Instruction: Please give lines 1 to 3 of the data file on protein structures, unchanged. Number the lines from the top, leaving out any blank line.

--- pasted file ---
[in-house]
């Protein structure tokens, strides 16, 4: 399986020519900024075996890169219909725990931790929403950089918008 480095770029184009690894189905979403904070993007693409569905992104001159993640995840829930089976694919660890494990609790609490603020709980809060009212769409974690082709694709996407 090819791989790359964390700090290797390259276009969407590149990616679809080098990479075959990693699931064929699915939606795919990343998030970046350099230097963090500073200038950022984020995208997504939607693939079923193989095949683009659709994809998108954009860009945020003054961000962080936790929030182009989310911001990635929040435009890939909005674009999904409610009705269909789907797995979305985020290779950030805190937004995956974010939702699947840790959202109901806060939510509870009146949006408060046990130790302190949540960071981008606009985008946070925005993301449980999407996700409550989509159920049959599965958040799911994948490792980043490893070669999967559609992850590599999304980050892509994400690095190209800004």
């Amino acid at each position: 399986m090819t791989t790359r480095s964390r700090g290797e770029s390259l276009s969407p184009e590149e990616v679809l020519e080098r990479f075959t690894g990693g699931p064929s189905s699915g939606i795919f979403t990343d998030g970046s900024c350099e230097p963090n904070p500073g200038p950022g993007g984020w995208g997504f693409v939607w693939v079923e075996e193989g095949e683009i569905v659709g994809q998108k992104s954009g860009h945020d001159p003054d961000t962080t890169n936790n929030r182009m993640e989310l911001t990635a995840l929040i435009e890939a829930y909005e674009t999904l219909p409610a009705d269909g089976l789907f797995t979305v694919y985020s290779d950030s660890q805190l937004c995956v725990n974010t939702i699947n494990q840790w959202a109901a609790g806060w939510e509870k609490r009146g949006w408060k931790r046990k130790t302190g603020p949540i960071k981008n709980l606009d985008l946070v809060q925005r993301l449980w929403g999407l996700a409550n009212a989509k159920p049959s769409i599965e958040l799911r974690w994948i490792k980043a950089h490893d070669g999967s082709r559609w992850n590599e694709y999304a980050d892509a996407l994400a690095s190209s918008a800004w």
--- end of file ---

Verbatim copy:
[in-house]
């Protein structure tokens, strides 16, 4: 399986020519900024075996890169219909725990931790929403950089918008 480095770029184009690894189905979403904070993007693409569905992104001159993640995840829930089976694919660890494990609790609490603020709980809060009212769409974690082709694709996407 090819791989790359964390700090290797390259276009969407590149990616679809080098990479075959990693699931064929699915939606795919990343998030970046350099230097963090500073200038950022984020995208997504939607693939079923193989095949683009659709994809998108954009860009945020003054961000962080936790929030182009989310911001990635929040435009890939909005674009999904409610009705269909789907797995979305985020290779950030805190937004995956974010939702699947840790959202109901806060939510509870009146949006408060046990130790302190949540960071981008606009985008946070925005993301449980999407996700409550989509159920049959599965958040799911994948490792980043490893070669999967559609992850590599999304980050892509994400690095190209800004």
């Amino acid at each position: 399986m090819t791989t790359r480095s964390r700090g290797e770029s390259l276009s969407p184009e590149e990616v679809l020519e080098r990479f075959t690894g990693g699931p064929s189905s699915g939606i795919f979403t990343d998030g970046s900024c350099e230097p963090n904070p500073g200038p950022g993007g984020w995208g997504f693409v939607w693939v079923e075996e193989g095949e683009i569905v659709g994809q998108k992104s954009g860009h945020d001159p003054d961000t962080t890169n936790n929030r182009m993640e989310l911001t990635a995840l929040i435009e890939a829930y909005e674009t999904l219909p409610a009705d269909g089976l789907f797995t979305v694919y985020s290779d950030s660890q805190l937004c995956v725990n974010t939702i699947n494990q840790w959202a109901a609790g806060w939510e509870k609490r009146g949006w408060k931790r046990k130790t302190g603020p949540i960071k981008n709980l606009d985008l946070v809060q925005r993301l449980w929403g999407l996700a409550n009212a989509k159920p049959s769409i599965e958040l799911r974690w994948i490792k980043a950089h490893d070669g999967s082709r559609w992850n590599e694709y999304a980050d892509a996407l994400a690095s190209s918008a800004w």